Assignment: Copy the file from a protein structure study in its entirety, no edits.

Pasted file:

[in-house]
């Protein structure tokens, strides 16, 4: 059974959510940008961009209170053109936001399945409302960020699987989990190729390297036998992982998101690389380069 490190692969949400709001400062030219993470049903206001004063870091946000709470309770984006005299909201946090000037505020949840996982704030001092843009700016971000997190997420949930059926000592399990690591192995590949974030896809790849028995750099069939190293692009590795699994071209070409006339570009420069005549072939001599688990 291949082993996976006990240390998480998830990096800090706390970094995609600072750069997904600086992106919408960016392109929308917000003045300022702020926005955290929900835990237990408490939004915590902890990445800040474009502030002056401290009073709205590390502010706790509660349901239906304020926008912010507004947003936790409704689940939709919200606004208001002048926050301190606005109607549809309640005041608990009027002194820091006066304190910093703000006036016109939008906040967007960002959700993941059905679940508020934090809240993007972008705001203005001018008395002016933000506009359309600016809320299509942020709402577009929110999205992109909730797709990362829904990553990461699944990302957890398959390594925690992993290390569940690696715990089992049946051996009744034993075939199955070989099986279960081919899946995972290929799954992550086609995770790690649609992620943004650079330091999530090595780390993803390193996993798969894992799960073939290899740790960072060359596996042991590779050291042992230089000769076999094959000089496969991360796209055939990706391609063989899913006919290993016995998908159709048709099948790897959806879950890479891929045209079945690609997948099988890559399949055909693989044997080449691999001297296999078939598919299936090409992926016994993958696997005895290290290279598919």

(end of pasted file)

[in-house]
């Protein structure tokens, strides 16, 4: 059974959510940008961009209170053109936001399945409302960020699987989990190729390297036998992982998101690389380069 490190692969949400709001400062030219993470049903206001004063870091946000709470309770984006005299909201946090000037505020949840996982704030001092843009700016971000997190997420949930059926000592399990690591192995590949974030896809790849028995750099069939190293692009590795699994071209070409006339570009420069005549072939001599688990 291949082993996976006990240390998480998830990096800090706390970094995609600072750069997904600086992106919408960016392109929308917000003045300022702020926005955290929900835990237990408490939004915590902890990445800040474009502030002056401290009073709205590390502010706790509660349901239906304020926008912010507004947003936790409704689940939709919200606004208001002048926050301190606005109607549809309640005041608990009027002194820091006066304190910093703000006036016109939008906040967007960002959700993941059905679940508020934090809240993007972008705001203005001018008395002016933000506009359309600016809320299509942020709402577009929110999205992109909730797709990362829904990553990461699944990302957890398959390594925690992993290390569940690696715990089992049946051996009744034993075939199955070989099986279960081919899946995972290929799954992550086609995770790690649609992620943004650079330091999530090595780390993803390193996993798969894992799960073939290899740790960072060359596996042991590779050291042992230089000769076999094959000089496969991360796209055939990706391609063989899913006919290993016995998908159709048709099948790897959806879950890479891929045209079945690609997948099988890559399949055909693989044997080449691999001297296999078939598919299936090409992926016994993958696997005895290290290279598919």